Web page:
Rand Paul is not exactly his father’s son.
In general, he shares the libertarian philosophy of his father, former Texas Rep. Ron Paul, but expresses it in a more genial, less didactic way.
For one thing, there’s no reliance on Austrian economists and other obscure influences. For another, he’s more of a Republican Party man and less of a lone wolf. But he’s sufficiently prone to outspoken statements that Sen. John McCain included him in condemning the GOP’s “wacko birds.”
Still, in one major way, the freshman Kentucky senator is laying plans to follow his father’s example, by running for president in 2016.
“We’re considering it,” Rand Paul told a recent breakfast sponsored by the Christian Science Monitor. “But we won’t make a decision before 2014.”
This month, Paul is visiting two states on the traditional itinerary for prospective candidates. He spoke at the Iowa Republican Party’s Lincoln Day dinner on Friday in Cedar Rapids (one of several speaking engagements in the Hawkeye State that day) and plans to speak at the New Hampshire GOP’s Liberty Day dinner May 20 in Concord.
“I want to be part of the national debate,” said Paul, one of whose top strategists is moving from his Senate staff to run his political operation. “Whether I run or not, being considered is something that allows me to have a larger microphone.”
Just as potential rival Marco Rubio is elevating his national profile by taking the lead in crafting the immigration reform bill, the younger Paul has found ways to attract more publicity than usual for junior senators.
In recent months, he has:
>> Led a 13-hour Senate filibuster against the nomination of CIA Director John Brennan to spotlight his opposition to President Barack Obama’s use of unmanned drones against terrorist targets. His effort attracted an unusual array of bipartisan backers.
>> Reached out to African-Americans by speaking at predominantly black Howard University, challenging the GOP’s anti-minority image by noting its participation in the bipartisan coalitions enacting historic civil rights measures in the 1950s and 1960s. But he downplayed the party’s subsequent alliance with Southern civil rights foes.
>> Joined Rubio in supporting a comprehensive immigration bill despite strong opposition from many fellow conservatives to giving ultimate citizenship to many of the country’s 11 million illegal aliens.
>> Strongly opposed tightening federal firearms registration laws, joining fellow GOP conservative Sen. Ted Cruz of Texas in threatening a filibuster, if necessary, to kill it.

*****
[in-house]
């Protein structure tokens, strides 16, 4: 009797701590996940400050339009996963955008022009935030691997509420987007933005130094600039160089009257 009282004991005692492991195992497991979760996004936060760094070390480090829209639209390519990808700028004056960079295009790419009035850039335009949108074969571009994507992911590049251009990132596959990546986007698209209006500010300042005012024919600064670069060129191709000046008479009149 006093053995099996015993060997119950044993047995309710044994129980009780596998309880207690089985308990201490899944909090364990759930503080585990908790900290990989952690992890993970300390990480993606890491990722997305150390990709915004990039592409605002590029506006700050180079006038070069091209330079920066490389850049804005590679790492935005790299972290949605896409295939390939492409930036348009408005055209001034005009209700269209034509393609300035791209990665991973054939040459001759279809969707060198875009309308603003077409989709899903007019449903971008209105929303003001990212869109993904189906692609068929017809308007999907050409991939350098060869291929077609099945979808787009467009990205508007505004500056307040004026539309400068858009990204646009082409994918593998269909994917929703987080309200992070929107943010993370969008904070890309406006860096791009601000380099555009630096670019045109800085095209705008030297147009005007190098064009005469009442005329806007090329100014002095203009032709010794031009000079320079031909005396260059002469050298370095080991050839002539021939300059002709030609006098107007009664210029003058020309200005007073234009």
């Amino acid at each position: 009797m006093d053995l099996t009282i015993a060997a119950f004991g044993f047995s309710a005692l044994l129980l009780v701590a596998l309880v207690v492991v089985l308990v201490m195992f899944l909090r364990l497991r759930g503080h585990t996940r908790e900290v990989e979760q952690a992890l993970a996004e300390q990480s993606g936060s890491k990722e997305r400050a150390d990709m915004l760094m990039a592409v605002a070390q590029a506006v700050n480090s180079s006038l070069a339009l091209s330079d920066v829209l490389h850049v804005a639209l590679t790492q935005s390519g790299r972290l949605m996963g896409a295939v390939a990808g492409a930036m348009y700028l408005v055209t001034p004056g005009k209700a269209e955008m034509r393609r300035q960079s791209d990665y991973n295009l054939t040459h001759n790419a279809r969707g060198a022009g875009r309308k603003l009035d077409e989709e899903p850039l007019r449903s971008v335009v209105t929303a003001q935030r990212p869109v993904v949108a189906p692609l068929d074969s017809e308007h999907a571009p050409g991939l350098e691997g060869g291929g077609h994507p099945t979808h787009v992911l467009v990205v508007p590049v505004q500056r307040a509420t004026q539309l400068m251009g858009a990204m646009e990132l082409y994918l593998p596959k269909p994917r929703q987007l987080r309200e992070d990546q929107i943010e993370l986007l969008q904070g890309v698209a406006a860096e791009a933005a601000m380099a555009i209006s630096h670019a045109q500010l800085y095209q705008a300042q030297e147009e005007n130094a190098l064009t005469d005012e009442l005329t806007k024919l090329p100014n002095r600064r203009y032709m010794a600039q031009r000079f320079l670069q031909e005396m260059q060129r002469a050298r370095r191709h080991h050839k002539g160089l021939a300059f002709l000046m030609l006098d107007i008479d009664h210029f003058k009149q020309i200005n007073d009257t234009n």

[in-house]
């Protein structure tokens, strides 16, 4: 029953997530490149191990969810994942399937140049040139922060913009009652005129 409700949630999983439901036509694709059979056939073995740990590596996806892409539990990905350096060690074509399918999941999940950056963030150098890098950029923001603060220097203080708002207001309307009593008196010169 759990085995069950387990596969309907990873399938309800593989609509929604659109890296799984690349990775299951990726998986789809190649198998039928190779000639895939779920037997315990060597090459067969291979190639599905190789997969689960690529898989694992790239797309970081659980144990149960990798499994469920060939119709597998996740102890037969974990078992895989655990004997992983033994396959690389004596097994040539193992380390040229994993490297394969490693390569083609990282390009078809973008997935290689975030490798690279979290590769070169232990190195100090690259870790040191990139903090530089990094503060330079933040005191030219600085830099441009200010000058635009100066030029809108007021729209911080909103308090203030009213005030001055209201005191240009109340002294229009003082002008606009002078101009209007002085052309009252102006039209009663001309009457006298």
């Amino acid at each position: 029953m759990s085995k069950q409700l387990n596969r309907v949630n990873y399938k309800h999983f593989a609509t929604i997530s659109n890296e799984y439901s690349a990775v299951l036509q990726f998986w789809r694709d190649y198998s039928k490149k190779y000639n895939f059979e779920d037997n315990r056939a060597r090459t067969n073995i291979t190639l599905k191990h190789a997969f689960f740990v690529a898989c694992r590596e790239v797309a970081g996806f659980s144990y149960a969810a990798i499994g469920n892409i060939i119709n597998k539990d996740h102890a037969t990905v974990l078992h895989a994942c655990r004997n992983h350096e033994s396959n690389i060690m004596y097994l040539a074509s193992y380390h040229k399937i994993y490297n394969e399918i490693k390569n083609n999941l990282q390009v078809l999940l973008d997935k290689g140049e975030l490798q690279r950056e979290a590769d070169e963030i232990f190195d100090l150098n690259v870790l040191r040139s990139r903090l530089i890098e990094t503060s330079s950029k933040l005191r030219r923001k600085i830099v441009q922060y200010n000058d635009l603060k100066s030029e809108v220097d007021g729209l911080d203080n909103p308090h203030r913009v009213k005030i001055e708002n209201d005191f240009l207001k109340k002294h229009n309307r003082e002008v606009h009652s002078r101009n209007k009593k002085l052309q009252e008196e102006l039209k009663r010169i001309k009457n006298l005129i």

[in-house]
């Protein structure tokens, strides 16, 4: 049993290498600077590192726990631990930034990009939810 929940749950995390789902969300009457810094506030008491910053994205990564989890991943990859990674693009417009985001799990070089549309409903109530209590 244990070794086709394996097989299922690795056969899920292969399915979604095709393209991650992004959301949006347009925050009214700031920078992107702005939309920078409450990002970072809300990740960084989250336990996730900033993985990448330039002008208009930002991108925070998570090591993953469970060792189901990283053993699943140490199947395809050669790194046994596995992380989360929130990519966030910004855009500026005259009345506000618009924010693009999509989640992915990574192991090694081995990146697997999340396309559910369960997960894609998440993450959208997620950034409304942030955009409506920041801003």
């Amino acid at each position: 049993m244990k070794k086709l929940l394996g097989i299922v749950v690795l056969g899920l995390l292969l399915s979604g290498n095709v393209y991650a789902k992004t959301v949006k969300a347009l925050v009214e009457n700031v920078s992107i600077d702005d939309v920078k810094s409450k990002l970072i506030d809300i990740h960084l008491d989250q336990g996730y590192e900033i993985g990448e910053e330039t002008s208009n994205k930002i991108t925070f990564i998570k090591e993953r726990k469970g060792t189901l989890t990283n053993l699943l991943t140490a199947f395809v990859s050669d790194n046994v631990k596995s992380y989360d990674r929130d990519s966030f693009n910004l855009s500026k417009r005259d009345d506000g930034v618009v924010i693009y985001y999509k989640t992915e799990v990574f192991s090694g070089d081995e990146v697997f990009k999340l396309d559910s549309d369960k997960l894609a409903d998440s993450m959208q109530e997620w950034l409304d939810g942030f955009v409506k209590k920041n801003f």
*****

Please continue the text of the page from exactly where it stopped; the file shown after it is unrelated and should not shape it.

>> And unlike many fellow Republicans, endorsed embattled former Rep. Mark Sanford in last Tuesday’s South Carolina special election, a plus when Sanford won his old House seat.
>> Emphasized his party credentials in a joint Kentucky appearance to help Senate Republican leader Mitch McConnell head off a possible Tea Party challenge.
Paul seems ahead of potential GOP rivals in plotting a White House bid. The fact that his father’s allies won control of some state GOP party machinery helps in places like Iowa, the leadoff caucus state. And in the first primary state of New Hampshire, a recent poll showed him with an early lead.
While any formal candidacies seem more than a year off, Paul seems to be already jockeying for conservative primacy with Cruz, the most outspokenly and combatively conservative, and Rubio. Interestingly, both Rubio and Paul took a longer general election view, breaking with GOP orthodoxy by backing immigration legislation.
Both Cruz and Paul have shown a penchant for controversial statements, though Paul generally has been less confrontational than Cruz.
But he does not mince words, accusing Obama at the breakfast with reporters of “politicizing” the Newtown elementary school massacre by using the families of survivors as “props.”
When asked which Democratic president he most admired, Paul cited Grover Cleveland, the conservative Democrat of the 1880s, and John F. Kennedy, for reducing taxes.
But he said “the media gave him (Kennedy) a pass.” And while calling Abraham Lincoln “a great politician,” he added, “I think he wasn’t a god, he was a politician, and he came into his glory because of some people who I think were even greater than he was,” citing “the abolitionists who pushed him kicking and screaming toward emancipation.”
Such comments at the peak of a campaign might attract more attention and controversy than now. Meanwhile, Paul is putting himself into position to be “part of the national debate” as 2016 nears.
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